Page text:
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Basic Focaccia Bread

The weather finally cooled down this week. You know what that means? FALL! It also means NOT HAVING TO WAIT TO USE THE OVEN UNTIL AFTER 8PM! Thank goodness. Welcome back, the most wonderful of Seasons. I will celebrate your return with a slew of baked goods.

I find baking extremely satisfying. And there’s something about baking bread that really makes me feel like I’m taking care of business. Like, really providing. Reflecting on why I feel this way, I think it might have something to do with years of church-going. I also really enjoy wine as well as sharing a meal with others. Apparently Communion left a mark on my young, impressionable eating habits.

If a grainy wheat bread was representative of a well balanced meal, focaccia bread would be splurge-worthy take out. The melt in your mouth consistency of focaccia comes from the addition of quite a bit of olive oil. So much so, that if it were known by any other name I don’t see how it could not be called Olive Oil Bread. Different bakeries have their own take on focaccia (some recipes are more oily or salty than others) but this here is a basic recipe that’s perfect for adapting to your own preferences.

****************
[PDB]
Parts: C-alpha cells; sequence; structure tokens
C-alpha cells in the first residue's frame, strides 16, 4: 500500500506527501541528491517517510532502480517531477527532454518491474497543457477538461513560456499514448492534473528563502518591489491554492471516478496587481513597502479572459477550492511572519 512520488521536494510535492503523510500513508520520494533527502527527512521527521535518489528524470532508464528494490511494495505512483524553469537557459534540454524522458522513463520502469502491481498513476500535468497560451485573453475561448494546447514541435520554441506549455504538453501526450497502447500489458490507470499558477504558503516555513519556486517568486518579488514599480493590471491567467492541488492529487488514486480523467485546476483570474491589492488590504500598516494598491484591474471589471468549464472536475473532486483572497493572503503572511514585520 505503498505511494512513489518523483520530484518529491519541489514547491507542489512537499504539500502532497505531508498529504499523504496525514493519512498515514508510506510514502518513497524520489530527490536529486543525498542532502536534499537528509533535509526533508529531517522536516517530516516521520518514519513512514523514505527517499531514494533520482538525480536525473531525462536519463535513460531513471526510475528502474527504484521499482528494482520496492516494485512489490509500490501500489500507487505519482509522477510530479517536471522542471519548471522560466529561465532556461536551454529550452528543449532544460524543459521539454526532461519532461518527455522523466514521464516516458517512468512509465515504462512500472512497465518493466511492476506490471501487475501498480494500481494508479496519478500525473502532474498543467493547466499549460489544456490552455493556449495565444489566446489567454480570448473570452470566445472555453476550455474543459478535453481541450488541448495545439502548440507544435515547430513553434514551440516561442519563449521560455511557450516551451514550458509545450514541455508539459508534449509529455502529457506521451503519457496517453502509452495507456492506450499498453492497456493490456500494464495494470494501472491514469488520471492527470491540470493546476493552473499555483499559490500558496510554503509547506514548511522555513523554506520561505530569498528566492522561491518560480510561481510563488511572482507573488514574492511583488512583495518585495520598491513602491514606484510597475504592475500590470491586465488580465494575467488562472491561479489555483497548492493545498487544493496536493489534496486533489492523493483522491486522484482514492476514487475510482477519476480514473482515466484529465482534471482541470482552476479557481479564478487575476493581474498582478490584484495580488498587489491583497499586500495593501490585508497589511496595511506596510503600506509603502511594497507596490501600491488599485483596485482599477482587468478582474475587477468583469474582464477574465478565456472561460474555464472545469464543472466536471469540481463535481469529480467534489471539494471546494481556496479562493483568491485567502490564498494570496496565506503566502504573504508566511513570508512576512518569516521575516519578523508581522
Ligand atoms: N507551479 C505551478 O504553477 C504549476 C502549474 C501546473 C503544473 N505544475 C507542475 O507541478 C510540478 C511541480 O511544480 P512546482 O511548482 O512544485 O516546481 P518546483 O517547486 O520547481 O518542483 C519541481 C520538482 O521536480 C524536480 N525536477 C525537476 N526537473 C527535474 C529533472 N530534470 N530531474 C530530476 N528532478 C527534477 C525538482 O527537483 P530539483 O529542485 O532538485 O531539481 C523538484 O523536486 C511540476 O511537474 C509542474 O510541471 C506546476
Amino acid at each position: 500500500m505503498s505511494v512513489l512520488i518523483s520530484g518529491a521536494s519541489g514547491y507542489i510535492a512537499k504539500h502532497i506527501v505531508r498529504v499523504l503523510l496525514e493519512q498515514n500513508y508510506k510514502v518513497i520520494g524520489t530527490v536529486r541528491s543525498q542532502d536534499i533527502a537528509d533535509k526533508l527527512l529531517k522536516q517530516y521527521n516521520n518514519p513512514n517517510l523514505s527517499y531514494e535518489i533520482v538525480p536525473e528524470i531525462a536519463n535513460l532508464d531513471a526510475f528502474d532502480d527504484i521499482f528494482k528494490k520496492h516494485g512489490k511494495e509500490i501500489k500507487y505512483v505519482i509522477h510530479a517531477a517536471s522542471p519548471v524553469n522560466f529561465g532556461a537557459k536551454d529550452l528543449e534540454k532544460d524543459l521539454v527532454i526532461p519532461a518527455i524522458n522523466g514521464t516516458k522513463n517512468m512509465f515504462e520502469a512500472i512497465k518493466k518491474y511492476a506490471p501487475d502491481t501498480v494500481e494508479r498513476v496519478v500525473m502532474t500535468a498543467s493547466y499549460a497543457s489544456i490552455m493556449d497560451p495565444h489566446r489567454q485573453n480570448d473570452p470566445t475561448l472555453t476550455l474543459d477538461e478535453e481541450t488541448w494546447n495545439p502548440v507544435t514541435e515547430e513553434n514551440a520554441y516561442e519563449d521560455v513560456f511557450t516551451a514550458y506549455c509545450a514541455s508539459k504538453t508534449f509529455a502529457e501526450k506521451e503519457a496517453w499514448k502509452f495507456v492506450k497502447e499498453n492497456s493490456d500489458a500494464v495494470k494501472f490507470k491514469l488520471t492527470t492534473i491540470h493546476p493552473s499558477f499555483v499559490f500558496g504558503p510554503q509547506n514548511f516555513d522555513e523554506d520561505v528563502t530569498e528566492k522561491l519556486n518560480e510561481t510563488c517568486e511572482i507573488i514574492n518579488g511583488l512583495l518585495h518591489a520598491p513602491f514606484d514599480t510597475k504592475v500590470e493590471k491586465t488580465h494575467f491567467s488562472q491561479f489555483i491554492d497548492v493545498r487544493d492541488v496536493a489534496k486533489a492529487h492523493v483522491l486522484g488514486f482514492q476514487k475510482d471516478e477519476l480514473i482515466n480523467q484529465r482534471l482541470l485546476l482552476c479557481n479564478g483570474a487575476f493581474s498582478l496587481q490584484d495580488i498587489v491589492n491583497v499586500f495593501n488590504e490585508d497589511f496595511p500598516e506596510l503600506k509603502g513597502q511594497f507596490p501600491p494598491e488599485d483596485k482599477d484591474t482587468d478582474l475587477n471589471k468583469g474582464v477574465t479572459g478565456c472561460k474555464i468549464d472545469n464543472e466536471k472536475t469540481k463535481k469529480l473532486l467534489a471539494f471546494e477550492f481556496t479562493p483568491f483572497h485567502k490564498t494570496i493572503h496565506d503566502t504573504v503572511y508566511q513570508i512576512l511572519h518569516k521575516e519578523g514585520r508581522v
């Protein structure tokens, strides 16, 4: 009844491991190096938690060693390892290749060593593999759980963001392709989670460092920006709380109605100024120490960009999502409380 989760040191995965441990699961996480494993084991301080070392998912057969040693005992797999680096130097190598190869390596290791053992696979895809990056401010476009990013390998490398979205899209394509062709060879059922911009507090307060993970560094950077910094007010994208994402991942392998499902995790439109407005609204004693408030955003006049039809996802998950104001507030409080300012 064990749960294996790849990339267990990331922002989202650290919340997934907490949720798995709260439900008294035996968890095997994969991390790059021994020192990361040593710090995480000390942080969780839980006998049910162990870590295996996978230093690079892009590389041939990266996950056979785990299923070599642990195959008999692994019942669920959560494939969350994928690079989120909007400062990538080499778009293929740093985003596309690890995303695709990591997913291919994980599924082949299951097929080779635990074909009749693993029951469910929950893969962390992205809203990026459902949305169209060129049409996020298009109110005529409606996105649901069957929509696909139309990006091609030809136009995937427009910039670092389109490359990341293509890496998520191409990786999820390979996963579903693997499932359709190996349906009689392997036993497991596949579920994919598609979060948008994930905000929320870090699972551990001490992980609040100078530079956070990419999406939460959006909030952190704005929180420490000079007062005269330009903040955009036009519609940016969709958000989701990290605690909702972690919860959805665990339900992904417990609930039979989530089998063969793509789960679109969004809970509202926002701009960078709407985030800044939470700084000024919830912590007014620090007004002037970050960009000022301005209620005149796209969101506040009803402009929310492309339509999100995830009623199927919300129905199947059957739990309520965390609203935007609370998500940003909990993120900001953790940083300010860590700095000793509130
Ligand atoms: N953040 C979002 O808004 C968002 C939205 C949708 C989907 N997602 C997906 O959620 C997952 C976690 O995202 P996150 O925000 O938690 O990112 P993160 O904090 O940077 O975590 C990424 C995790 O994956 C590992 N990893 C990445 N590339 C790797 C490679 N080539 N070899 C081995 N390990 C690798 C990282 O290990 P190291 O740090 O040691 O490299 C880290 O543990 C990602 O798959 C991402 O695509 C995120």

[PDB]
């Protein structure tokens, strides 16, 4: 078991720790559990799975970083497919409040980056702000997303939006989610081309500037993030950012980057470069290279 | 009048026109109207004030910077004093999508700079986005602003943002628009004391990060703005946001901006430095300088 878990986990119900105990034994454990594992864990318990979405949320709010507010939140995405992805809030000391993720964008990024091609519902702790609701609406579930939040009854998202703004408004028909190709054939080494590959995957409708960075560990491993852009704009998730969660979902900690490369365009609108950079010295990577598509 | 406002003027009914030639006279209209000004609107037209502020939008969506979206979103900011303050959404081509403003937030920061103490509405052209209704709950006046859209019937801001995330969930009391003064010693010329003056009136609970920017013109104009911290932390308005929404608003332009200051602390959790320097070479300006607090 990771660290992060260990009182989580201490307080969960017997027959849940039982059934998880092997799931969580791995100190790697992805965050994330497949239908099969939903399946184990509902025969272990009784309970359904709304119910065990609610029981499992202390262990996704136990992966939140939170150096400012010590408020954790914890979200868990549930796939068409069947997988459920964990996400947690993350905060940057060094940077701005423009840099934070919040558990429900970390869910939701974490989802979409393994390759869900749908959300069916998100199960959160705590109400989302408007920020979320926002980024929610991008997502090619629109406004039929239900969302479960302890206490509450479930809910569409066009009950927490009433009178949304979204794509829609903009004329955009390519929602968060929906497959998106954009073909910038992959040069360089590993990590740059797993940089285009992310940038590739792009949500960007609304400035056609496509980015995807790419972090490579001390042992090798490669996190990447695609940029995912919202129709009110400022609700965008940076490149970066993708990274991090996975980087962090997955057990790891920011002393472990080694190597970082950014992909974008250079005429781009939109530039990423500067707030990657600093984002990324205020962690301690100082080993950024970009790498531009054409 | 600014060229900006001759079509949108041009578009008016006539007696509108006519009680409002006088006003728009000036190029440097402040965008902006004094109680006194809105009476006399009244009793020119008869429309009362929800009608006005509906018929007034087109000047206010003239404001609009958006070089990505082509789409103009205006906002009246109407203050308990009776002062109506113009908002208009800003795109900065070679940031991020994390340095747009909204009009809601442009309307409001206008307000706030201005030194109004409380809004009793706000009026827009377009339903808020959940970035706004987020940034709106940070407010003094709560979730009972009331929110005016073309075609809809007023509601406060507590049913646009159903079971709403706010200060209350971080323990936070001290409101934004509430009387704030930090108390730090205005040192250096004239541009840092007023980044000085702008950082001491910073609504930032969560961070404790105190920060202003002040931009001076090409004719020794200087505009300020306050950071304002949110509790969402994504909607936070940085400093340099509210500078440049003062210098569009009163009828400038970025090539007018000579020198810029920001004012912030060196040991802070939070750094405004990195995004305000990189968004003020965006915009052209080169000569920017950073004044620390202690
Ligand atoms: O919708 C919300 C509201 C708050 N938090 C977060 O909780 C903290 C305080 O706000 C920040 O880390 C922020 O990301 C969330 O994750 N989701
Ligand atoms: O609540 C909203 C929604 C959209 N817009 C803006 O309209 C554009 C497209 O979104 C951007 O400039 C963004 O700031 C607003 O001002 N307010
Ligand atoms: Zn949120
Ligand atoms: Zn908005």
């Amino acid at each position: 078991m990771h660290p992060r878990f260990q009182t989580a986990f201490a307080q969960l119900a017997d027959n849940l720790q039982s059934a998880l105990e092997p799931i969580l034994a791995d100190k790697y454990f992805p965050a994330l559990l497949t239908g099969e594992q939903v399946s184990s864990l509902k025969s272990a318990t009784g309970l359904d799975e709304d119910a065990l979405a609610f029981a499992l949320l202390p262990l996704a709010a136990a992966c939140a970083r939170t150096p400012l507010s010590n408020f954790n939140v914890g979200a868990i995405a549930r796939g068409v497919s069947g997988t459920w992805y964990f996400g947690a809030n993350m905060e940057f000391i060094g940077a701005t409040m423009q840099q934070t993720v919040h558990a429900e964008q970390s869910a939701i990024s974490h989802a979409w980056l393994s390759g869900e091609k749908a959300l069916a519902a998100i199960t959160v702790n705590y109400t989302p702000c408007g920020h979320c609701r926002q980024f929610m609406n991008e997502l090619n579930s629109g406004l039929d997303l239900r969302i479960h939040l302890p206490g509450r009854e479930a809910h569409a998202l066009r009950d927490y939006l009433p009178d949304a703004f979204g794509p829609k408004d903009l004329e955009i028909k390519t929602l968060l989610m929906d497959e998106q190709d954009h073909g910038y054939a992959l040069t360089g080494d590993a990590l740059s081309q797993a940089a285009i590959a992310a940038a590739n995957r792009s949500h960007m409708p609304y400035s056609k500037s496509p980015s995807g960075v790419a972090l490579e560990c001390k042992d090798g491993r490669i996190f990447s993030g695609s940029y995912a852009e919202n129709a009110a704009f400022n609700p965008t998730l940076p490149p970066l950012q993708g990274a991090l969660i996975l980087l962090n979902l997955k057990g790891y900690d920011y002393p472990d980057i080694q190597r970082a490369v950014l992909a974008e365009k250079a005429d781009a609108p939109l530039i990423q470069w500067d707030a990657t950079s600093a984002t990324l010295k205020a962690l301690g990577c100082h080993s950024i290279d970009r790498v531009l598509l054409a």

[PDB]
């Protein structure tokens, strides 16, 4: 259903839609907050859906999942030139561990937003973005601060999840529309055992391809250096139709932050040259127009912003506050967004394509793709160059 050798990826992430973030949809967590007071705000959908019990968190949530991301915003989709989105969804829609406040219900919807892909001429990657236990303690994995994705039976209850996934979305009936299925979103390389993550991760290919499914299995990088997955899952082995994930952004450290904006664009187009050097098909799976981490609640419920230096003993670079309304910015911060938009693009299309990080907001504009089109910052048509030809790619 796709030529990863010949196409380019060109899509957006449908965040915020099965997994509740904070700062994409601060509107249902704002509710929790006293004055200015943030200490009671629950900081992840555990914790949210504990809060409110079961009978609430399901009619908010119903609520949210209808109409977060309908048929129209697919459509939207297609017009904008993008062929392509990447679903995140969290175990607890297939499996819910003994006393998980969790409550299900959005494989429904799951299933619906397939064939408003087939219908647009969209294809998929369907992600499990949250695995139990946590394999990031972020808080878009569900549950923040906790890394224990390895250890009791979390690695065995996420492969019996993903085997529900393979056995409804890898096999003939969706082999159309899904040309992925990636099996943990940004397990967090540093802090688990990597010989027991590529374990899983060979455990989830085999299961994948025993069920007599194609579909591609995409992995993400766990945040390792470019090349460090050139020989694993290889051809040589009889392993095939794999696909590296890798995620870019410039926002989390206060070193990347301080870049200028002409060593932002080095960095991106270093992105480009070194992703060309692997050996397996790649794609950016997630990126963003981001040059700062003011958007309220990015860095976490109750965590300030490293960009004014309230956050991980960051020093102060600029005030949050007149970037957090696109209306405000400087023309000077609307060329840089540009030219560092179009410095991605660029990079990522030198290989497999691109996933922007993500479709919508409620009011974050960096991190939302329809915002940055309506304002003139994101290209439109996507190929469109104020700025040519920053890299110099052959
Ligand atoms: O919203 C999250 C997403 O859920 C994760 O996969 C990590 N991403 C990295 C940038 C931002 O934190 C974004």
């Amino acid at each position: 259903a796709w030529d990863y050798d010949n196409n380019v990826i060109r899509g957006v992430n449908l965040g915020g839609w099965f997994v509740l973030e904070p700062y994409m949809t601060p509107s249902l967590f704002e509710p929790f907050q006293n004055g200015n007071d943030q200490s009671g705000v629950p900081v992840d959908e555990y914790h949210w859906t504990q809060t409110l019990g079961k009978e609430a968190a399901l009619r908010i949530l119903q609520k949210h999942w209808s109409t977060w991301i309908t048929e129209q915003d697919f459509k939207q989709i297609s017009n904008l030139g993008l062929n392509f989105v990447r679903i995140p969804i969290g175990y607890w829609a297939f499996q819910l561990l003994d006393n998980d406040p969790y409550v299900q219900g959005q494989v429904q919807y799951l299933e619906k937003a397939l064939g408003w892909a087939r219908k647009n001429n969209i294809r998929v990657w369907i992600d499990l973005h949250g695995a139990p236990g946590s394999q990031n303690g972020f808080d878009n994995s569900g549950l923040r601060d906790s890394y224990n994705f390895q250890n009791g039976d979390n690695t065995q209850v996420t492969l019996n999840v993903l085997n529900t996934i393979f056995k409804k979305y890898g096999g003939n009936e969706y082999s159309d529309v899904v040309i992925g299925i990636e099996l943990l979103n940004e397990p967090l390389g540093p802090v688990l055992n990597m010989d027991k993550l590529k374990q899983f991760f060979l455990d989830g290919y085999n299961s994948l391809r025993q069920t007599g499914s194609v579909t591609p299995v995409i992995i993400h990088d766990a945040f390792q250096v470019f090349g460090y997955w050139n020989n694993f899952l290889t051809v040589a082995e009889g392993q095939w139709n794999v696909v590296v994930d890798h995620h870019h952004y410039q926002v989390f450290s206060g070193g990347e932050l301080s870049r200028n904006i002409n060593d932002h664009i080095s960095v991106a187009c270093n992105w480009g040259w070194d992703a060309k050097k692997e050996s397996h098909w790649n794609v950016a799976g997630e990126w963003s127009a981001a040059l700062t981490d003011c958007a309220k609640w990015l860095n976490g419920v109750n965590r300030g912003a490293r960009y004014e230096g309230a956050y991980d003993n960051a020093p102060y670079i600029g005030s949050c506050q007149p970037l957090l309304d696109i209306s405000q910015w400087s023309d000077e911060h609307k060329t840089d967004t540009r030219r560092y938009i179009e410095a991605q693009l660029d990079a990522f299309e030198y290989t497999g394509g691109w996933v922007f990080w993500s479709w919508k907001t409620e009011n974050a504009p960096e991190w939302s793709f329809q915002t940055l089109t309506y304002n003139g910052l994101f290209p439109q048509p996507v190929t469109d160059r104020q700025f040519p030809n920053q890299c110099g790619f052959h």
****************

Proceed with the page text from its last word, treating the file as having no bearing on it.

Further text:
It seems like people shy away from making bread because they don’t know how to eyeball whether a dough needs more flour or not. For this recipe, if you’re using a stand mixer the dough should pull away from the sides of the bowl. It should feel a little rubbery at first touch but get sticky of it’s held for too long.


Little bread dimples are a focaccia trademark. Yes, they’re cute but functionally they provide pooling nooks to evenly incorporate excess olive oil.

Once the dough is effectively drenched, you add your toppings. This loaf was topped with flaky sea salt (Maldon), freshly cracked pepper, and rosemary from the garden. Simple and delicious. Other topping options include, but are certainly not limited to: caramelized onions, cherry tomatoes, a brushing of pesto, roasted garlic, olives, roasted red peppers, grapes, or sesame seeds.


Golden, flaky glory! This particular loaf barely had a chance to cool down before before it met it’s end.


Easy Focaccia Bread
Recipe adapted from Anne Burrell. This dough requires two rises, so the recipe ends up taking about 3 hours from start to finish.

1 3/4 cups warm water
1 package active dry yeast
1 tablespoon warmed honey
5-6 cups all purpose flour
1 tablespoon salt
1 cup olive oil, plus a little more
Coarse sea salt
Black pepper
Fresh rosemary, chopped

Combine warm water, yeast, and warm honey in a small bowl. Stir it all up and let it sit for 15 minutes or so, until there’s a thick, yeasty froth on the surface.